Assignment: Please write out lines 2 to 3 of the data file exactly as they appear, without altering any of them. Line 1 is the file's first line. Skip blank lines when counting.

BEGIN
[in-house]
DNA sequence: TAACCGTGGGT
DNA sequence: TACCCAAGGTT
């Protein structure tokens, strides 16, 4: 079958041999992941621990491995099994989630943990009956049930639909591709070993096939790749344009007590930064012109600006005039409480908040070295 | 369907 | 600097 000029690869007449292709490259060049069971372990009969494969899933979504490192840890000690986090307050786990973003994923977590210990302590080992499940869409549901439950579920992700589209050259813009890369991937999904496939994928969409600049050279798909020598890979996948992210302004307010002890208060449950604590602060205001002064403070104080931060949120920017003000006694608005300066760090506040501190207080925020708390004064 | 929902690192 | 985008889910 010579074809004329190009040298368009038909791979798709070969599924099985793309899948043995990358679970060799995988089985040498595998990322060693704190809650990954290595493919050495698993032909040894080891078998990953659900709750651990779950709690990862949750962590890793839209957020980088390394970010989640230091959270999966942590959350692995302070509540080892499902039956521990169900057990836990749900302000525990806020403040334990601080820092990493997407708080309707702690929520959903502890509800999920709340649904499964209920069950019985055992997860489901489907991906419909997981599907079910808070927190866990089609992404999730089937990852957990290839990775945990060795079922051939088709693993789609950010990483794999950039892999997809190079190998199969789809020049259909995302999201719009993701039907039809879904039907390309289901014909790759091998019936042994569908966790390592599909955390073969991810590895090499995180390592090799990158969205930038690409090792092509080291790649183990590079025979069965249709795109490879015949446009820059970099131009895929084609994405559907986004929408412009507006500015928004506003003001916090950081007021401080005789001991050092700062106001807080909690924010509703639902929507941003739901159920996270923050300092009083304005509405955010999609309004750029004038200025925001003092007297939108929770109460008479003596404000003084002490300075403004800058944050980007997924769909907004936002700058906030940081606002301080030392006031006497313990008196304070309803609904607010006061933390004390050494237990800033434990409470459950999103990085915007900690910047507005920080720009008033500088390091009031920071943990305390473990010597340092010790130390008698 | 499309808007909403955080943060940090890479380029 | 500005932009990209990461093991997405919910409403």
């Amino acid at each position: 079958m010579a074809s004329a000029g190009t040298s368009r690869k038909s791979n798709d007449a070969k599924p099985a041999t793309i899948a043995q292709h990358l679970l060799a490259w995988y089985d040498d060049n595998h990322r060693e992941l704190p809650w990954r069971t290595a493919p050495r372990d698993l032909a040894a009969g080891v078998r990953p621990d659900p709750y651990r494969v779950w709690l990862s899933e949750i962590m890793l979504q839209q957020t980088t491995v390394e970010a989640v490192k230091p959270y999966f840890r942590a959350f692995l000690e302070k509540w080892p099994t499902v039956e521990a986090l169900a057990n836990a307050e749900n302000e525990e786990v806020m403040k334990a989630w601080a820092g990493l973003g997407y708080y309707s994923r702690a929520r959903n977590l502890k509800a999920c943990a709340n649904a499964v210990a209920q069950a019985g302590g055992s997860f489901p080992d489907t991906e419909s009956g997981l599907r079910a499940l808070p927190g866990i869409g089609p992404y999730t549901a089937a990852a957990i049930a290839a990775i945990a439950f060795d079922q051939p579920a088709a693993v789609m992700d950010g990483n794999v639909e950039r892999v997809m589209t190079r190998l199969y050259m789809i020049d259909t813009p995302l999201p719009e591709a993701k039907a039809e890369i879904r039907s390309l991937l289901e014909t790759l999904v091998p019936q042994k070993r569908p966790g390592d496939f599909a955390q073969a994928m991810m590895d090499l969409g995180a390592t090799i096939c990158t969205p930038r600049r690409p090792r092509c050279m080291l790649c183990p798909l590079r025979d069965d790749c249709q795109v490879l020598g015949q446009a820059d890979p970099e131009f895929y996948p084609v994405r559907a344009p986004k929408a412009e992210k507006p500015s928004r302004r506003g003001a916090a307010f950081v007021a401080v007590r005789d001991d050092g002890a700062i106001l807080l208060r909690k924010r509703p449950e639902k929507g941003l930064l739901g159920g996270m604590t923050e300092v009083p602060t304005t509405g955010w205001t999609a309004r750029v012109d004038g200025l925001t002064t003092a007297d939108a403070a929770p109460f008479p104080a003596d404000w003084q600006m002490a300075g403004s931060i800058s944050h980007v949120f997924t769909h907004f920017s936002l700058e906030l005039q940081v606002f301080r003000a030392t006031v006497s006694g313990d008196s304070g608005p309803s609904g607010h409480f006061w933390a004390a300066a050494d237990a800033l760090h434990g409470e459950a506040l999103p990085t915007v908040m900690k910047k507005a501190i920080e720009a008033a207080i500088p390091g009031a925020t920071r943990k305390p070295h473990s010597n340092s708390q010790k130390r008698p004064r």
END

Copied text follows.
DNA sequence: TAACCGTGGGT
DNA sequence: TACCCAAGGTT